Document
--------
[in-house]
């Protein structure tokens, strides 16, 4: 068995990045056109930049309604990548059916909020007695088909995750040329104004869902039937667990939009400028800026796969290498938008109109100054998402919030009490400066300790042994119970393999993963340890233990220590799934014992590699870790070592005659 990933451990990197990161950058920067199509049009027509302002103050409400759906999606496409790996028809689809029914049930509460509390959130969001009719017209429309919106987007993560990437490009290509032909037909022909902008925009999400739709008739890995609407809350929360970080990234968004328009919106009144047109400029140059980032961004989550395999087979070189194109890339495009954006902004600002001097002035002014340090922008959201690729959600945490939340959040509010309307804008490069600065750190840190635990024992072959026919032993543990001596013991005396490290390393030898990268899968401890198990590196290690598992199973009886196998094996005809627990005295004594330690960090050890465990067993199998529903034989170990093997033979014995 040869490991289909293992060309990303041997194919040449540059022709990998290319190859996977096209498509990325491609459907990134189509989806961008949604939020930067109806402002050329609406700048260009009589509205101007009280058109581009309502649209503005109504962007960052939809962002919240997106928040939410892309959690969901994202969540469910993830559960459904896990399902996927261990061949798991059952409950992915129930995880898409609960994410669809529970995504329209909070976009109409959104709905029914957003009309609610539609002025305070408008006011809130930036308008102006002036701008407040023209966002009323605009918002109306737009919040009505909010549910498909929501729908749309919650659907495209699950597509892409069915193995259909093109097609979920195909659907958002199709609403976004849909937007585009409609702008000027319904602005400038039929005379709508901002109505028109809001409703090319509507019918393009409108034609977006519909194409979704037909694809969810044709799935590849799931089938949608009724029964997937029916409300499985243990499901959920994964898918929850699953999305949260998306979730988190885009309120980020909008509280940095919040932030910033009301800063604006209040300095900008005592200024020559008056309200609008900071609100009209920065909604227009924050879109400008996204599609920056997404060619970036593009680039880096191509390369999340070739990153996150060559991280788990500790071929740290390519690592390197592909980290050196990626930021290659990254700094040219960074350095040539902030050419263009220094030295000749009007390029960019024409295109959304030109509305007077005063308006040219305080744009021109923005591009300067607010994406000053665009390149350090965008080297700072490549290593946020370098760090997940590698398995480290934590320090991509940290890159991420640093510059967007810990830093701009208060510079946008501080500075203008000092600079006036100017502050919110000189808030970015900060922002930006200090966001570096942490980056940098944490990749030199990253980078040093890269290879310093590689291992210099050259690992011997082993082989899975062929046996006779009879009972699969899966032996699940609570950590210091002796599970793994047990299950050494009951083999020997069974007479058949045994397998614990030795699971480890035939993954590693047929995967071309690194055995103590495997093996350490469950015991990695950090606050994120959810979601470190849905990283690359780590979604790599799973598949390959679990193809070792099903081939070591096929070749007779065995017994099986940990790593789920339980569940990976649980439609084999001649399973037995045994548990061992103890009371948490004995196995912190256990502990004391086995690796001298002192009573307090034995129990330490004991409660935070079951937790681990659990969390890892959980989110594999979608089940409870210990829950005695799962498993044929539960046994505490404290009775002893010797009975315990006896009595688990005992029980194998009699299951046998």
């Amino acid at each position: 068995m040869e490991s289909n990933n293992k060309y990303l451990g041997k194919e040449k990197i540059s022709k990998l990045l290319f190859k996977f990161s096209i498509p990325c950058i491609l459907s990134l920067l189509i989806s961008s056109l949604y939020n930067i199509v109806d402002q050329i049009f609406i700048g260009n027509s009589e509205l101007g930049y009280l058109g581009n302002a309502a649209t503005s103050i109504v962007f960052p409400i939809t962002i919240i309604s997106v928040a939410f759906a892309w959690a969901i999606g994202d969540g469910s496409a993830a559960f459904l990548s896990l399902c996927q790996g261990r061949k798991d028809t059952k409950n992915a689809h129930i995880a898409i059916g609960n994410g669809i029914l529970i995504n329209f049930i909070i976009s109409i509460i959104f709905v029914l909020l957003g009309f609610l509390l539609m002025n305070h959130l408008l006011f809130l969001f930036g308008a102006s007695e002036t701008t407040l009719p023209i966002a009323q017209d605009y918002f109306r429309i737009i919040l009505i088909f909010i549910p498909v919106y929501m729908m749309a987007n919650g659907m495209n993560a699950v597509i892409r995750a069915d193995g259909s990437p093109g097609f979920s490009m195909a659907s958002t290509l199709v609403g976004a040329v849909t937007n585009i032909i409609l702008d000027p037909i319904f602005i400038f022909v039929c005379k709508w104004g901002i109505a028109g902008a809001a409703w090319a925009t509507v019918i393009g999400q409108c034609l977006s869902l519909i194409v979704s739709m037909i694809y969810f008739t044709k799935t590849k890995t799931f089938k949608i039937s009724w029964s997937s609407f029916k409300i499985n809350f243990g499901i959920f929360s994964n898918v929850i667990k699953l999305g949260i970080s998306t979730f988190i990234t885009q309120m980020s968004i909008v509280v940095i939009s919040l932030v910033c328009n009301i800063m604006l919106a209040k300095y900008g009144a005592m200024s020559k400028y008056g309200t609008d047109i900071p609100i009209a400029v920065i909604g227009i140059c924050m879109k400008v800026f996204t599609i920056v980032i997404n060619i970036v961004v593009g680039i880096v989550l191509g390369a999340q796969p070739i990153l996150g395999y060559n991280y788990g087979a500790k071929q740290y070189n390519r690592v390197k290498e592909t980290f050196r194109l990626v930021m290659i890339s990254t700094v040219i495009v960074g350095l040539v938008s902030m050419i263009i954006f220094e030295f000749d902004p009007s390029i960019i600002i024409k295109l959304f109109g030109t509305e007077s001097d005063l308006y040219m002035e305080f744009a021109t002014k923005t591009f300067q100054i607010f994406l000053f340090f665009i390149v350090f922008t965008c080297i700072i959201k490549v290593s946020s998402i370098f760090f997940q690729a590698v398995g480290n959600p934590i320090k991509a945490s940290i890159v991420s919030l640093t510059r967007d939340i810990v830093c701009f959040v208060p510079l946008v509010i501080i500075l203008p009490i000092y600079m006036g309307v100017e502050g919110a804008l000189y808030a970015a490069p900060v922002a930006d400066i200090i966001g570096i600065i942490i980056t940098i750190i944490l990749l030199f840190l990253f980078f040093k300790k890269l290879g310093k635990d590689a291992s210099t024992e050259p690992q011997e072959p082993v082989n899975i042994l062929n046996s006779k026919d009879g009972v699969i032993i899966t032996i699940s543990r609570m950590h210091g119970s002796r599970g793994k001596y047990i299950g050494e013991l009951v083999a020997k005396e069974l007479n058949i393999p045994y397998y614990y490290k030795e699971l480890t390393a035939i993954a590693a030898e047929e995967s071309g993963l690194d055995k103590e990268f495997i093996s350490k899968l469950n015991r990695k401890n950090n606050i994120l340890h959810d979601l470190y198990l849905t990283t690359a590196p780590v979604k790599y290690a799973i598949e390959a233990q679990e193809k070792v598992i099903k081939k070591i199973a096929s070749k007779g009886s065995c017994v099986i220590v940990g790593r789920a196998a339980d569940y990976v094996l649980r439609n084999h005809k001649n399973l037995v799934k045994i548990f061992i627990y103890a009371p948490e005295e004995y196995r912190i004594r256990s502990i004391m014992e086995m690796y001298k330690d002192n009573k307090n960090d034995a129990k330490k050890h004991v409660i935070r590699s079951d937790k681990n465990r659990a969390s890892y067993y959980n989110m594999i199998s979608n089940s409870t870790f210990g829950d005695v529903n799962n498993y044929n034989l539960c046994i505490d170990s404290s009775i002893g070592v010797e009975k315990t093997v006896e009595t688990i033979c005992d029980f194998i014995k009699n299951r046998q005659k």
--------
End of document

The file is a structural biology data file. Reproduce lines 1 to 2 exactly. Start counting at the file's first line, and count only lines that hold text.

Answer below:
[in-house]
């Protein structure tokens, strides 16, 4: 068995990045056109930049309604990548059916909020007695088909995750040329104004869902039937667990939009400028800026796969290498938008109109100054998402919030009490400066300790042994119970393999993963340890233990220590799934014992590699870790070592005659 990933451990990197990161950058920067199509049009027509302002103050409400759906999606496409790996028809689809029914049930509460509390959130969001009719017209429309919106987007993560990437490009290509032909037909022909902008925009999400739709008739890995609407809350929360970080990234968004328009919106009144047109400029140059980032961004989550395999087979070189194109890339495009954006902004600002001097002035002014340090922008959201690729959600945490939340959040509010309307804008490069600065750190840190635990024992072959026919032993543990001596013991005396490290390393030898990268899968401890198990590196290690598992199973009886196998094996005809627990005295004594330690960090050890465990067993199998529903034989170990093997033979014995 040869490991289909293992060309990303041997194919040449540059022709990998290319190859996977096209498509990325491609459907990134189509989806961008949604939020930067109806402002050329609406700048260009009589509205101007009280058109581009309502649209503005109504962007960052939809962002919240997106928040939410892309959690969901994202969540469910993830559960459904896990399902996927261990061949798991059952409950992915129930995880898409609960994410669809529970995504329209909070976009109409959104709905029914957003009309609610539609002025305070408008006011809130930036308008102006002036701008407040023209966002009323605009918002109306737009919040009505909010549910498909929501729908749309919650659907495209699950597509892409069915193995259909093109097609979920195909659907958002199709609403976004849909937007585009409609702008000027319904602005400038039929005379709508901002109505028109809001409703090319509507019918393009409108034609977006519909194409979704037909694809969810044709799935590849799931089938949608009724029964997937029916409300499985243990499901959920994964898918929850699953999305949260998306979730988190885009309120980020909008509280940095919040932030910033009301800063604006209040300095900008005592200024020559008056309200609008900071609100009209920065909604227009924050879109400008996204599609920056997404060619970036593009680039880096191509390369999340070739990153996150060559991280788990500790071929740290390519690592390197592909980290050196990626930021290659990254700094040219960074350095040539902030050419263009220094030295000749009007390029960019024409295109959304030109509305007077005063308006040219305080744009021109923005591009300067607010994406000053665009390149350090965008080297700072490549290593946020370098760090997940590698398995480290934590320090991509940290890159991420640093510059967007810990830093701009208060510079946008501080500075203008000092600079006036100017502050919110000189808030970015900060922002930006200090966001570096942490980056940098944490990749030199990253980078040093890269290879310093590689291992210099050259690992011997082993082989899975062929046996006779009879009972699969899966032996699940609570950590210091002796599970793994047990299950050494009951083999020997069974007479058949045994397998614990030795699971480890035939993954590693047929995967071309690194055995103590495997093996350490469950015991990695950090606050994120959810979601470190849905990283690359780590979604790599799973598949390959679990193809070792099903081939070591096929070749007779065995017994099986940990790593789920339980569940990976649980439609084999001649399973037995045994548990061992103890009371948490004995196995912190256990502990004391086995690796001298002192009573307090034995129990330490004991409660935070079951937790681990659990969390890892959980989110594999979608089940409870210990829950005695799962498993044929539960046994505490404290009775002893010797009975315990006896009595688990005992029980194998009699299951046998």